What happens if the average interest rate is 5%?  The balance due after 8 years is about $190,500 but the balance due 22 years later is about $750,750.

      Keep raising the average interest rate to just 6% for the next 30 years and the balances due are about $199,100 and $976,638 respectively.

      I love the idea of deferring Social Security but only if it is due to work paying enough to make deferral a good result.  I just do not believe that an adjustable rate HECM is the right way to do that.

  • Some people think the idea of deferring SS is so great that if they started SS when they were younger, they can pay back the amounts received and start again at a later date and receive the higher payments.  A sort of second “bet” on USC, if you will.


    • dduck12,

      While that used to be the case, the start and payback dates can no longer be greater than 12 months apart now.  We have talked about the fact that if the old rule was in place, it potentially had much better financial results.  Wait 8 years, take out a reverse and pay the amount taken in prior years with the reverse mortgage proceeds in full.  That can be a sounder risk/reward decision due to the fact that the health issues are eight years further down the road and the risk starts at 70, not 62.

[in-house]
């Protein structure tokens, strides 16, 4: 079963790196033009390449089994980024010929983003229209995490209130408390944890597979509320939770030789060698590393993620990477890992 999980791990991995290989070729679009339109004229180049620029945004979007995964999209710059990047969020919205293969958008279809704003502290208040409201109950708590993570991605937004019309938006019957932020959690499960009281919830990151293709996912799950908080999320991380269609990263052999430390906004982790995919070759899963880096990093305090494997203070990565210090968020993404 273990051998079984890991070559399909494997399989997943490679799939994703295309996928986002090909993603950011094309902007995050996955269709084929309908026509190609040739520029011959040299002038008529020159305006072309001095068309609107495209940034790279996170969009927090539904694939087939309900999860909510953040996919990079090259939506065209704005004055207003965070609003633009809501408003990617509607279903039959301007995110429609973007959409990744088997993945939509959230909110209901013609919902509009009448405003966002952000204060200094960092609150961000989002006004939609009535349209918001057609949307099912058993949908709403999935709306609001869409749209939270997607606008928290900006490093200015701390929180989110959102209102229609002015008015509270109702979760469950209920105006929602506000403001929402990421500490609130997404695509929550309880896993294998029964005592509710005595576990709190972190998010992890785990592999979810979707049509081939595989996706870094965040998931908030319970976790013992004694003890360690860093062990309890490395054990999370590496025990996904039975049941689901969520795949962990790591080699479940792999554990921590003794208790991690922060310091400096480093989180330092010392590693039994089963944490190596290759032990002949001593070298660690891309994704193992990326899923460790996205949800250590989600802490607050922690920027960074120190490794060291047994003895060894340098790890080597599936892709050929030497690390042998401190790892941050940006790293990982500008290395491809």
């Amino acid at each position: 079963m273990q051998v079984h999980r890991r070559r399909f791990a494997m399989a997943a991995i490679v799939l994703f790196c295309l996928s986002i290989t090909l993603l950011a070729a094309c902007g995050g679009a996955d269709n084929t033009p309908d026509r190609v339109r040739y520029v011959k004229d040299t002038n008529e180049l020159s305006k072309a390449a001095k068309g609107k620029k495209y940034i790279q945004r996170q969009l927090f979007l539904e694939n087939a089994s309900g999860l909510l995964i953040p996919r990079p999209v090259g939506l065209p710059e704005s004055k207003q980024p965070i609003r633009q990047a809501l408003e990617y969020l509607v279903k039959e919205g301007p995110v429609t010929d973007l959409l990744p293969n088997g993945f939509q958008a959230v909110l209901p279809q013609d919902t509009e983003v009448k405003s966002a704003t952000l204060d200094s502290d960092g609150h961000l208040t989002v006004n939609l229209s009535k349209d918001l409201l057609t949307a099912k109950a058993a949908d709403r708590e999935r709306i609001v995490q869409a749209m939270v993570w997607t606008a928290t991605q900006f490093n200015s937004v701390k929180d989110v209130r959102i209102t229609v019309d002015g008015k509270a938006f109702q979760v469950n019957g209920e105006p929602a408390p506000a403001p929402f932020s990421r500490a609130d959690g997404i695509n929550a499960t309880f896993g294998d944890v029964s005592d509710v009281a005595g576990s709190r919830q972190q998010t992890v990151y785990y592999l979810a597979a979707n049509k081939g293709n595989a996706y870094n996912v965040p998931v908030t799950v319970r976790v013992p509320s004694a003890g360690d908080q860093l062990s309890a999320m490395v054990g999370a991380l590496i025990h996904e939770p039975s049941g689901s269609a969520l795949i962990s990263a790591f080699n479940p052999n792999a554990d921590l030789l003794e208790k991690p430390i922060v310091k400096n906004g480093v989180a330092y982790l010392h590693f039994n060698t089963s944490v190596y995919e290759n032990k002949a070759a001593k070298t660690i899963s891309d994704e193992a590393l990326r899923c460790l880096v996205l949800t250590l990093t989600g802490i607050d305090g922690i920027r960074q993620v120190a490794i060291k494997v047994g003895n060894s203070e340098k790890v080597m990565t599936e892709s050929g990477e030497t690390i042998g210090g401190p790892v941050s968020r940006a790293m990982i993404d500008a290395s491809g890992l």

My remarks are not about the 2005 BCS Championship game but the September 8th, 2012 Syracuse game.  I will even use real money if anyone wants to bet on Oklahoma winning the 2005 BCS Championship and I will even give up 3 touchdowns.  You get the idea. 

  • You are correct about the new one-year rule, it may be  that someone at the SS administration  thought delaying SS was not beneficial to the system, hence better for some SS recipients.